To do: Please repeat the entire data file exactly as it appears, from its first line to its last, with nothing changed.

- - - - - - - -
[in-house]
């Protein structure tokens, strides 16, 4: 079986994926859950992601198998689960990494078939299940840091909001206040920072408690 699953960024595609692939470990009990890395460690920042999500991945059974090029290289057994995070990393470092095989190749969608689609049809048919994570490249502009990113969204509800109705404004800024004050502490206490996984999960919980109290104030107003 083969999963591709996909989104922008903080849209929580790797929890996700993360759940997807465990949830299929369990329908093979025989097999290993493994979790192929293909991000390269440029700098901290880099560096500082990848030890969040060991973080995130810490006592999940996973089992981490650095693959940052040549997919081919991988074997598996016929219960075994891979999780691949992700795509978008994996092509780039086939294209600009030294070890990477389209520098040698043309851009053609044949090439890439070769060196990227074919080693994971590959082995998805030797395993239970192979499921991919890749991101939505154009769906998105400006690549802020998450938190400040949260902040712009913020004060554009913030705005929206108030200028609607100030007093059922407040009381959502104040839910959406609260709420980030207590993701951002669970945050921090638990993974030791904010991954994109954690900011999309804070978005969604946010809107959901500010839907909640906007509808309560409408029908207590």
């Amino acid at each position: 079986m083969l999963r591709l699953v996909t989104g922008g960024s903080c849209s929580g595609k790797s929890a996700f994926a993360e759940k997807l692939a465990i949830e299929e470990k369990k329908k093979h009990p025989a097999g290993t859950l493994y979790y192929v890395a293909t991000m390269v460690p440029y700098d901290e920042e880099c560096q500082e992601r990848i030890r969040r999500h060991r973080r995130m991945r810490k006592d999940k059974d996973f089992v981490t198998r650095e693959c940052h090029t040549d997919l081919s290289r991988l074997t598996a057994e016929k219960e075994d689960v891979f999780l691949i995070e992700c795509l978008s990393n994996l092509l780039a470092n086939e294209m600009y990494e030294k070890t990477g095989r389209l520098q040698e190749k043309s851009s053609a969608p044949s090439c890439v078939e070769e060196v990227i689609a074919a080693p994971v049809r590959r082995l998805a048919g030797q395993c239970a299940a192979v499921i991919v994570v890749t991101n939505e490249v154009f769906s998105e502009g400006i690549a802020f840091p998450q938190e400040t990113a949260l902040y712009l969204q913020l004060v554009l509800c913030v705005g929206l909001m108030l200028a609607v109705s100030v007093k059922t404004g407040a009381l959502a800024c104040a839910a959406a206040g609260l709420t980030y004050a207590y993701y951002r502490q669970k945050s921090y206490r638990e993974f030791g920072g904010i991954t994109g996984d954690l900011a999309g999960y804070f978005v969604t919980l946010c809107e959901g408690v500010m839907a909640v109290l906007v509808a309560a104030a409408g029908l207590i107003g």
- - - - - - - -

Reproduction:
[in-house]
């Protein structure tokens, strides 16, 4: 079986994926859950992601198998689960990494078939299940840091909001206040920072408690 699953960024595609692939470990009990890395460690920042999500991945059974090029290289057994995070990393470092095989190749969608689609049809048919994570490249502009990113969204509800109705404004800024004050502490206490996984999960919980109290104030107003 083969999963591709996909989104922008903080849209929580790797929890996700993360759940997807465990949830299929369990329908093979025989097999290993493994979790192929293909991000390269440029700098901290880099560096500082990848030890969040060991973080995130810490006592999940996973089992981490650095693959940052040549997919081919991988074997598996016929219960075994891979999780691949992700795509978008994996092509780039086939294209600009030294070890990477389209520098040698043309851009053609044949090439890439070769060196990227074919080693994971590959082995998805030797395993239970192979499921991919890749991101939505154009769906998105400006690549802020998450938190400040949260902040712009913020004060554009913030705005929206108030200028609607100030007093059922407040009381959502104040839910959406609260709420980030207590993701951002669970945050921090638990993974030791904010991954994109954690900011999309804070978005969604946010809107959901500010839907909640906007509808309560409408029908207590």
């Amino acid at each position: 079986m083969l999963r591709l699953v996909t989104g922008g960024s903080c849209s929580g595609k790797s929890a996700f994926a993360e759940k997807l692939a465990i949830e299929e470990k369990k329908k093979h009990p025989a097999g290993t859950l493994y979790y192929v890395a293909t991000m390269v460690p440029y700098d901290e920042e880099c560096q500082e992601r990848i030890r969040r999500h060991r973080r995130m991945r810490k006592d999940k059974d996973f089992v981490t198998r650095e693959c940052h090029t040549d997919l081919s290289r991988l074997t598996a057994e016929k219960e075994d689960v891979f999780l691949i995070e992700c795509l978008s990393n994996l092509l780039a470092n086939e294209m600009y990494e030294k070890t990477g095989r389209l520098q040698e190749k043309s851009s053609a969608p044949s090439c890439v078939e070769e060196v990227i689609a074919a080693p994971v049809r590959r082995l998805a048919g030797q395993c239970a299940a192979v499921i991919v994570v890749t991101n939505e490249v154009f769906s998105e502009g400006i690549a802020f840091p998450q938190e400040t990113a949260l902040y712009l969204q913020l004060v554009l509800c913030v705005g929206l909001m108030l200028a609607v109705s100030v007093k059922t404004g407040a009381l959502a800024c104040a839910a959406a206040g609260l709420t980030y004050a207590y993701y951002r502490q669970k945050s921090y206490r638990e993974f030791g920072g904010i991954t994109g996984d954690l900011a999309g999960y804070f978005v969604t919980l946010c809107e959901g408690v500010m839907a909640v109290l906007v509808a309560a104030a409408g029908l207590i107003g």